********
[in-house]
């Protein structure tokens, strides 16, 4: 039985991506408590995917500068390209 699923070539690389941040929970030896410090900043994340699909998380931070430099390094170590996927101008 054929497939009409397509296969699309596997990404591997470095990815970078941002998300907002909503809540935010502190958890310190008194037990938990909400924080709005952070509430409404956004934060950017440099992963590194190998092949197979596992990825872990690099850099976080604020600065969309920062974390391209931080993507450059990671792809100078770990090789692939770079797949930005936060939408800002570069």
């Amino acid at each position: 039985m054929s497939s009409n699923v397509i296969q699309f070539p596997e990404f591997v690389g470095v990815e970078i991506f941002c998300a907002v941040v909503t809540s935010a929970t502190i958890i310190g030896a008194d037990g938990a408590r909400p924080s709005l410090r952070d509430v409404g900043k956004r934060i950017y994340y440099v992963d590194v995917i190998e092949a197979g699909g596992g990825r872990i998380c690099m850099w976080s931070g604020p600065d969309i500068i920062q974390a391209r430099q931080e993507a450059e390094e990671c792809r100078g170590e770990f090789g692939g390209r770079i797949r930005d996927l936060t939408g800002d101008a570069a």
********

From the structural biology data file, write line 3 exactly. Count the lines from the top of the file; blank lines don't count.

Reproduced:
């Amino acid at each position: 039985m054929s497939s009409n699923v397509i296969q699309f070539p596997e990404f591997v690389g470095v990815e970078i991506f941002c998300a907002v941040v909503t809540s935010a929970t502190i958890i310190g030896a008194d037990g938990a408590r909400p924080s709005l410090r952070d509430v409404g900043k956004r934060i950017y994340y440099v992963d590194v995917i190998e092949a197979g699909g596992g990825r872990i998380c690099m850099w976080s931070g604020p600065d969309i500068i920062q974390a391209r430099q931080e993507a450059e390094e990671c792809r100078g170590e770990f090789g692939g390209r770079i797949r930005d996927l936060t939408g800002d101008a570069a």